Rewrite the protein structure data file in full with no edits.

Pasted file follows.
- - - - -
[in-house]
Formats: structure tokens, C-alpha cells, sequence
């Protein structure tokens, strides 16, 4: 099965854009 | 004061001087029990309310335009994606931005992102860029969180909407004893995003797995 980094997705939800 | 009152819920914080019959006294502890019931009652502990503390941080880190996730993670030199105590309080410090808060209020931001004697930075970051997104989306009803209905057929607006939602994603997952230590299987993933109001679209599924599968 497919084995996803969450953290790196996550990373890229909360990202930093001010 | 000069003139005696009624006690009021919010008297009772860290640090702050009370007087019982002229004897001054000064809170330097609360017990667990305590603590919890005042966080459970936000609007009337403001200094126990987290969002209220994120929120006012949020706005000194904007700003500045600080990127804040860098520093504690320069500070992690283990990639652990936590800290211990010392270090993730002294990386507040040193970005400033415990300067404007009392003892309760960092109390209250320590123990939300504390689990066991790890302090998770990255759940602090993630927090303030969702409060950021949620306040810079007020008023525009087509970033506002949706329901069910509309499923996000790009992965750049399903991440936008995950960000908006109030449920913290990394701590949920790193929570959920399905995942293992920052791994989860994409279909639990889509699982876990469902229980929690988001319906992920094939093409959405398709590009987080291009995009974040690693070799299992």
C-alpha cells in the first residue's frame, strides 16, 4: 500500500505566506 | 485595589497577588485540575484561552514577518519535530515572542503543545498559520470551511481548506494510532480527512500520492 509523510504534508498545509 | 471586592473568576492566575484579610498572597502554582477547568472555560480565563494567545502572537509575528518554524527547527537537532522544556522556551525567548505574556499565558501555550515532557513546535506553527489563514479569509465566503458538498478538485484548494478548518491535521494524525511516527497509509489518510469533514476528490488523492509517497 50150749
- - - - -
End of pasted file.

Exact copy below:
[in-house]
Formats: structure tokens, C-alpha cells, sequence
């Protein structure tokens, strides 16, 4: 099965854009 | 004061001087029990309310335009994606931005992102860029969180909407004893995003797995 980094997705939800 | 009152819920914080019959006294502890019931009652502990503390941080880190996730993670030199105590309080410090808060209020931001004697930075970051997104989306009803209905057929607006939602994603997952230590299987993933109001679209599924599968 497919084995996803969450953290790196996550990373890229909360990202930093001010 | 000069003139005696009624006690009021919010008297009772860290640090702050009370007087019982002229004897001054000064809170330097609360017990667990305590603590919890005042966080459970936000609007009337403001200094126990987290969002209220994120929120006012949020706005000194904007700003500045600080990127804040860098520093504690320069500070992690283990990639652990936590800290211990010392270090993730002294990386507040040193970005400033415990300067404007009392003892309760960092109390209250320590123990939300504390689990066991790890302090998770990255759940602090993630927090303030969702409060950021949620306040810079007020008023525009087509970033506002949706329901069910509309499923996000790009992965750049399903991440936008995950960000908006109030449920913290990394701590949920790193929570959920399905995942293992920052791994989860994409279909639990889509699982876990469902229980929690988001319906992920094939093409959405398709590009987080291009995009974040690693070799299992």
C-alpha cells in the first residue's frame, strides 16, 4: 500500500505566506 | 485595589497577588485540575484561552514577518519535530515572542503543545498559520470551511481548506494510532480527512500520492 509523510504534508498545509 | 471586592473568576492566575484579610498572597502554582477547568472555560480565563494567545502572537509575528518554524527547527537537532522544556522556551525567548505574556499565558501555550515532557513546535506553527489563514479569509465566503458538498478538485484548494478548518491535521494524525511516527497509509489518510469533514476528490488523492509517497 50150749